The best part of Netherland was the character development of the protagonist. I disliked the rambling style. The story begins in the present, but is largely driven by flashbacks and digressions.
I can't say I was exactly disappointed. I read the book to review it, so I had no particular expectations. I simply wasn't impressed with it.
Mays does a nice job of working with this material. His reading is direct and clear.
NOT read another book by Joseph O'neill.
I am not fond of "slice of life" books, so my review is probably less than fair. However, I simply wasn't impressed with the overall approach. The whole concept of Cricket, the game as applied to "playing cricket" as keeping your dealings in life open and above board in life, seemed a little strained to me.
Understanding personal growth
Sebastian, another book by Anne Bishop. It has the same sort of gentle sweetness wrapped up in bravado "tough".
I have not listened to Alexandra Harris's other performances. This was a first for me. I was impressed with the way she could introduce voice differences without sounding strained. Since her narrative voice is a light soprano, this is truly impressive.
Yes. And I could not. It gave me something to look forward to at the end of my work week.
I have read all of Anne Bishop's books and short stories that I could obtain. I own copies of the Black Jewels series and the Ephemeral series. Like many of her books, Written in Red seems to pick up on a current social trend -- in this case, cutting -- and examines possible reasons and even an element of solution. It taps into the need for children and youth to make connections with others and to learn useful skills in order to survive. It examines values that are true "inside the tribe" and treatment of those "outside the tribe." At the same time, the plot is fast paced, the characters are believable. Her "others" are not as gritty as Patricia Briggs wolves or Ilona Andrews Edge dwellers, nor as ethereal as Charles de Lint's urban mythic creatures, but they have a charm of their own. Overall, the book comes across as light, playful, yet strong.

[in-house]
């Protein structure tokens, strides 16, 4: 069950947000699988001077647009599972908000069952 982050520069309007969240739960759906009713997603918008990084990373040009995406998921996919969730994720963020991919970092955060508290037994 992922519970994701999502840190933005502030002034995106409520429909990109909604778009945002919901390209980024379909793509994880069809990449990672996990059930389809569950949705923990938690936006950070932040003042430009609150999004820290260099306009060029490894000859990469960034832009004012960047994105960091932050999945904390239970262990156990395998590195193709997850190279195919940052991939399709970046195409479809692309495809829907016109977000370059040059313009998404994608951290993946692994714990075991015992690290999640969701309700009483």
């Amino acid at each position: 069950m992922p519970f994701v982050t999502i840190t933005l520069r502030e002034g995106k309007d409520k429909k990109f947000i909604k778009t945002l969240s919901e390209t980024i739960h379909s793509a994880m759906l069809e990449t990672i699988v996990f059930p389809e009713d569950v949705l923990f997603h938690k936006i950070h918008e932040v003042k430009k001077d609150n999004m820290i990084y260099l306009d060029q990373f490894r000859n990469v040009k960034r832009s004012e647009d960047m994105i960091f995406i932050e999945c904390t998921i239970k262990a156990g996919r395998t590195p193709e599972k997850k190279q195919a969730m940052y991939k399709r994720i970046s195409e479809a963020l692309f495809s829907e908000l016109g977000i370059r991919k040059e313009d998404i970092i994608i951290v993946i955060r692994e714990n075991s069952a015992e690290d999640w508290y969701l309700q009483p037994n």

Use of reliable study citations.
The narrator was ok. Hard to do much with the material at hand.
I think the good doctor swallowed a copy of Dr. Spock, and tried to fancy it up. The coup de gras for me was when I looked up crib tents and found that they had been recalled as unsafe.
The subject matter.
I quit reading after the graphic clitorectomy.
the interpretive reading is excellent. You experience the dust, the pain, the rejection. The performance is well done, but I want to escape problems, not wallow in them.
It is probably a good book for someone else to read.
Academe's Fury ranks pretty high among the books I've listened to so far. Kate Reading does a masterful job of creating distinct voices for all the characters, and is an excellent narrator/story teller. The story is written in high fantasy style, which isn't my favorite. However, the plot moves right along, and there is plenty of political intrigue.
One of the most memorable moments in Academe's Fury is the fight on the stairs.
Kate Reading's interpretation brings out the pathos of the aunt's love for the boy who is now growing into a man.
No, I didn't have an extreme reaction. It is well written, has a good plot line and has a chuckle or two as well as some pathos. But it did not move me strongly.
It doesn't have the grit of Dresden Files. Which should come as no surprise. It is essentially a regency romance with fantasy elements. It is still several cuts above the general run of similar fiction.
Mystical, magical, practical
The opening scene when the girl tells off her brother.
Vocal quality, and delivery.
Not yet...but I loved reading it in print.
This is a book I loved in print, and I'm sure I will like as an audio book. I keep falling asleep before I get very far, which is indicative of good reader quality. :)